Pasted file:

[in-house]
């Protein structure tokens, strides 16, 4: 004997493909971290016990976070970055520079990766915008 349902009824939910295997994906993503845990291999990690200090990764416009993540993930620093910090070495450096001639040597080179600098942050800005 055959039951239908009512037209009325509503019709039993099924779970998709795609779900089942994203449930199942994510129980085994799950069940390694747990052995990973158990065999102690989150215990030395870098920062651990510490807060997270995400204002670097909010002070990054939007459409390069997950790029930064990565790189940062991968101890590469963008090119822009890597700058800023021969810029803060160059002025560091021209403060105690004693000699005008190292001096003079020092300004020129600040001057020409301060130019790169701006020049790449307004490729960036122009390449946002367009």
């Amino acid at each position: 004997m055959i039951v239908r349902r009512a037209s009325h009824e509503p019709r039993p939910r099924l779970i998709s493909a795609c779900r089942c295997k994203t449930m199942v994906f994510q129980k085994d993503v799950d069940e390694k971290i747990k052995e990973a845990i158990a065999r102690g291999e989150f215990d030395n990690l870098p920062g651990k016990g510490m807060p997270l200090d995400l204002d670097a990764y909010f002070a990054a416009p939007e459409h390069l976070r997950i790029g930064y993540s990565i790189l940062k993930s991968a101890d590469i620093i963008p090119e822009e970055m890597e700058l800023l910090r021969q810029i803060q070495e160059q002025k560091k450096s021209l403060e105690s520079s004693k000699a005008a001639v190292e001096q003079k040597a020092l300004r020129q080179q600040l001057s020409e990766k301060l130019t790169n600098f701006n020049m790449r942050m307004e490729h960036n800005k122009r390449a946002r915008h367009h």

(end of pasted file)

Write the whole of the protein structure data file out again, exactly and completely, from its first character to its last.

[in-house]
């Protein structure tokens, strides 16, 4: 004997493909971290016990976070970055520079990766915008 349902009824939910295997994906993503845990291999990690200090990764416009993540993930620093910090070495450096001639040597080179600098942050800005 055959039951239908009512037209009325509503019709039993099924779970998709795609779900089942994203449930199942994510129980085994799950069940390694747990052995990973158990065999102690989150215990030395870098920062651990510490807060997270995400204002670097909010002070990054939007459409390069997950790029930064990565790189940062991968101890590469963008090119822009890597700058800023021969810029803060160059002025560091021209403060105690004693000699005008190292001096003079020092300004020129600040001057020409301060130019790169701006020049790449307004490729960036122009390449946002367009």
């Amino acid at each position: 004997m055959i039951v239908r349902r009512a037209s009325h009824e509503p019709r039993p939910r099924l779970i998709s493909a795609c779900r089942c295997k994203t449930m199942v994906f994510q129980k085994d993503v799950d069940e390694k971290i747990k052995e990973a845990i158990a065999r102690g291999e989150f215990d030395n990690l870098p920062g651990k016990g510490m807060p997270l200090d995400l204002d670097a990764y909010f002070a990054a416009p939007e459409h390069l976070r997950i790029g930064y993540s990565i790189l940062k993930s991968a101890d590469i620093i963008p090119e822009e970055m890597e700058l800023l910090r021969q810029i803060q070495e160059q002025k560091k450096s021209l403060e105690s520079s004693k000699a005008a001639v190292e001096q003079k040597a020092l300004r020129q080179q600040l001057s020409e990766k301060l130019t790169n600098f701006n020049m790449r942050m307004e490729h960036n800005k122009r390449a946002r915008h367009h």